All the functions, constants and data types for word expansion are
declared in the header file wordexp.h.
Word expansion produces a vector of words (strings). To return this
vector, wordexp uses a special data type, wordexp_t, which
is a structure. You pass wordexp the address of the structure,
and it fills in the structure's fields to tell you about the results.
— Data Type: wordexp_t
This data type holds a pointer to a word vector. More precisely, it
records both the address of the word vector and its size.
The number of elements in the vector.
The address of the vector. This field has type char **.
The offset of the first real element of the vector, from its nominal
address in the we_wordv field. Unlike the other fields, this
is always an input to wordexp, rather than an output from it.
If you use a nonzero offset, then that many elements at the beginning of
the vector are left empty. (The wordexp function fills them with
The we_offs field is meaningful only if you use the
WRDE_DOOFFS flag. Otherwise, the offset is always zero
regardless of what is in this field, and the first real element comes at
the beginning of the vector.
— Function: int wordexp (const char *words, wordexp_t *word-vector-ptr, int flags)
Perform word expansion on the string words, putting the result in
a newly allocated vector, and store the size and address of this vector
into *word-vector-ptr. The argument flags is a
combination of bit flags; see Flags for Wordexp, for details of
You shouldn't use any of the characters `|&;<>' in the string
words unless they are quoted; likewise for newline. If you use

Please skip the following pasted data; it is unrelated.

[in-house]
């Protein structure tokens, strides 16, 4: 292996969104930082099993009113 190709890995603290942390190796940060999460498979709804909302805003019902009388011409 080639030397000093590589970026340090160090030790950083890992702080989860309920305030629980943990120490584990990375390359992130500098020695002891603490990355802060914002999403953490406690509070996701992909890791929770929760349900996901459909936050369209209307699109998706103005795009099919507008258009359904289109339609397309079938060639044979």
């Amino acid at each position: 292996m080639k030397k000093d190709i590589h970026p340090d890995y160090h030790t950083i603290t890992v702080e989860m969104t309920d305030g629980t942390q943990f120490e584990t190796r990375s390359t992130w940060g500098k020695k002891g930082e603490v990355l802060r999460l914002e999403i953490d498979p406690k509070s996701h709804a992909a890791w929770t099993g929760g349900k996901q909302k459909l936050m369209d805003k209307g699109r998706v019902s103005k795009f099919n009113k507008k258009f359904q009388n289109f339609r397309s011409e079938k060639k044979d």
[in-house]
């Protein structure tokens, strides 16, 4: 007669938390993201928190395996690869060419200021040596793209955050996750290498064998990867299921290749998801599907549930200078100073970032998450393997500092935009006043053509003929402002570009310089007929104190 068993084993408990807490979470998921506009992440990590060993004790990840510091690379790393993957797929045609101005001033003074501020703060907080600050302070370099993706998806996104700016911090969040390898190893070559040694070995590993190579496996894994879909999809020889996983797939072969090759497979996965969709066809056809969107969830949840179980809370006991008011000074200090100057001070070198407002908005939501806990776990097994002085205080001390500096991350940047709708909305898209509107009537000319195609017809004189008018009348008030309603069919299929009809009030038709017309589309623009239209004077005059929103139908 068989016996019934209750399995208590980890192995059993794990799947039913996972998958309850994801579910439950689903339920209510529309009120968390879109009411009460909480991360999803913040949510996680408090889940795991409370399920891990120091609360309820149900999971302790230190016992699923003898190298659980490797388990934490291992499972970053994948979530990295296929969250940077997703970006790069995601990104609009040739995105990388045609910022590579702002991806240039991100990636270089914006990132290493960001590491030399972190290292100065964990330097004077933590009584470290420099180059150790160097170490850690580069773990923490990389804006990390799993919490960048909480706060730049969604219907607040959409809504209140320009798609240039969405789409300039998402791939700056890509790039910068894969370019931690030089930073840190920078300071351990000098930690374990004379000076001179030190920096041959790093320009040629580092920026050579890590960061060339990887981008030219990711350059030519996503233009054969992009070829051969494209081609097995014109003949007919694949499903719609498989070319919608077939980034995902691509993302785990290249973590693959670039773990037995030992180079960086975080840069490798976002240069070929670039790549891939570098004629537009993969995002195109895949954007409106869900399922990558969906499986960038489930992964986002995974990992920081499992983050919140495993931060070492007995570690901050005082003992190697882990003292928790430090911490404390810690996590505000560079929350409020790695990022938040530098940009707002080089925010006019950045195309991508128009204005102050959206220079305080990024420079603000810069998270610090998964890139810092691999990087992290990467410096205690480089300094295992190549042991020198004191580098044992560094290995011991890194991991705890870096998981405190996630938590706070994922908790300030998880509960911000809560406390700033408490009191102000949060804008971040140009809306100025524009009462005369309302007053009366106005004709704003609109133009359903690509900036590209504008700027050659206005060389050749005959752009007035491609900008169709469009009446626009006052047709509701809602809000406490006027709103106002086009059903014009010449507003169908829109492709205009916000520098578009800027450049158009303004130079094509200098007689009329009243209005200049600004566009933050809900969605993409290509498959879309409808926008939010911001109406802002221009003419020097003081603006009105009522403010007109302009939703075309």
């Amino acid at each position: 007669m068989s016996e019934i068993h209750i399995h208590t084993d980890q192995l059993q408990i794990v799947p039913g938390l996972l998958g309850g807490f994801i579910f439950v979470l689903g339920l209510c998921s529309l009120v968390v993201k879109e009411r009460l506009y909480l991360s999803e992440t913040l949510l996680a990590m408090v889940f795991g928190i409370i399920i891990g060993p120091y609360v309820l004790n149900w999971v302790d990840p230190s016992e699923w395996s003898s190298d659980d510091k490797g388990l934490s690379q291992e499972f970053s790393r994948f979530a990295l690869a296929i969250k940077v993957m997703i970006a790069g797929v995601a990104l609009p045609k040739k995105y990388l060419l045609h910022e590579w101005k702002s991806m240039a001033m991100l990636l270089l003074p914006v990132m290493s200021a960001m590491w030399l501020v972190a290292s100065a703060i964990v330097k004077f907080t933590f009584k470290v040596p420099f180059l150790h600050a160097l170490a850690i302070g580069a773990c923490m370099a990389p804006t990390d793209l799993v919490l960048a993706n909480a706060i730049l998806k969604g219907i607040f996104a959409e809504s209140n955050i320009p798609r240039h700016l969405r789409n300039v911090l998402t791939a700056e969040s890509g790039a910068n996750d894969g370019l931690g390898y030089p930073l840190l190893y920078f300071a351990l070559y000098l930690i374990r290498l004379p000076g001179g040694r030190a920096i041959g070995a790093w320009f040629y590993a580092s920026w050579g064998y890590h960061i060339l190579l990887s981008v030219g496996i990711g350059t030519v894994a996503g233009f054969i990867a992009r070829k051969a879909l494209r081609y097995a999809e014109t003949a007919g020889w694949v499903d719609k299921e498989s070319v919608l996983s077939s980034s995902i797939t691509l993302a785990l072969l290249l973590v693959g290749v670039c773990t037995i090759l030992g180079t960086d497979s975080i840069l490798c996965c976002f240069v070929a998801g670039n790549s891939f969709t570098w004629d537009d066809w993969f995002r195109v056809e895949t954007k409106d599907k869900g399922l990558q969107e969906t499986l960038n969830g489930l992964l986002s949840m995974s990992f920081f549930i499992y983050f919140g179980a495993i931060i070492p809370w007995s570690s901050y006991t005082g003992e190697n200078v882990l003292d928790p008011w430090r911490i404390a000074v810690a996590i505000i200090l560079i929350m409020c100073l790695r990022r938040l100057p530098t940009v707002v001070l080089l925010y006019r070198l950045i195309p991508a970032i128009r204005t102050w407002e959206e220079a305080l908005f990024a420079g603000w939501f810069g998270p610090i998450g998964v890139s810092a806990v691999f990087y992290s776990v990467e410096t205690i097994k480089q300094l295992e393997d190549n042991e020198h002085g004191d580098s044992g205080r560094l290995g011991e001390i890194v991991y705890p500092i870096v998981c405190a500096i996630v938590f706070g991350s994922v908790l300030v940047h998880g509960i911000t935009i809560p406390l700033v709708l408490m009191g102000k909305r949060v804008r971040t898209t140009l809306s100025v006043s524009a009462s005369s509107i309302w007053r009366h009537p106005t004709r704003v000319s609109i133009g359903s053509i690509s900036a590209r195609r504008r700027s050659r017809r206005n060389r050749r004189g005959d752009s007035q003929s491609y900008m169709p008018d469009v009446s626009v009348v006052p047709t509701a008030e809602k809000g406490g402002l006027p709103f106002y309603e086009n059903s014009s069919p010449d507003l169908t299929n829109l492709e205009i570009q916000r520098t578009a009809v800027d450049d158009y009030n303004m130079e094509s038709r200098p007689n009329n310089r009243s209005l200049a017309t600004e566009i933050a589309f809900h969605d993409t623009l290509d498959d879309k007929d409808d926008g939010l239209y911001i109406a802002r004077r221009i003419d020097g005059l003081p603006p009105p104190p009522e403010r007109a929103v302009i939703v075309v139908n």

these characters unquoted, you will get the WRDE_BADCHAR error
code. Don't use parentheses or braces unless they are quoted or part of
a word expansion construct. If you use quotation characters `'"`',
they should come in pairs that balance.
The results of word expansion are a sequence of words. The function
wordexp allocates a string for each resulting word, then
allocates a vector of type char ** to store the addresses of
these strings. The last element of the vector is a null pointer.
This vector is called the word vector.
To return this vector, wordexp stores both its address and its
length (number of elements, not counting the terminating null pointer)
If wordexp succeeds, it returns 0. Otherwise, it returns one
of these error codes:
The input string words contains an unquoted invalid character such
The input string refers to an undefined shell variable, and you used the flag
WRDE_UNDEF to forbid such references.
The input string uses command substitution, and you used the flag
WRDE_NOCMD to forbid command substitution.
It was impossible to allocate memory to hold the result. In this case,
wordexp can store part of the results—as much as it could
allocate room for.
There was a syntax error in the input string. For example, an unmatched
quoting character is a syntax error.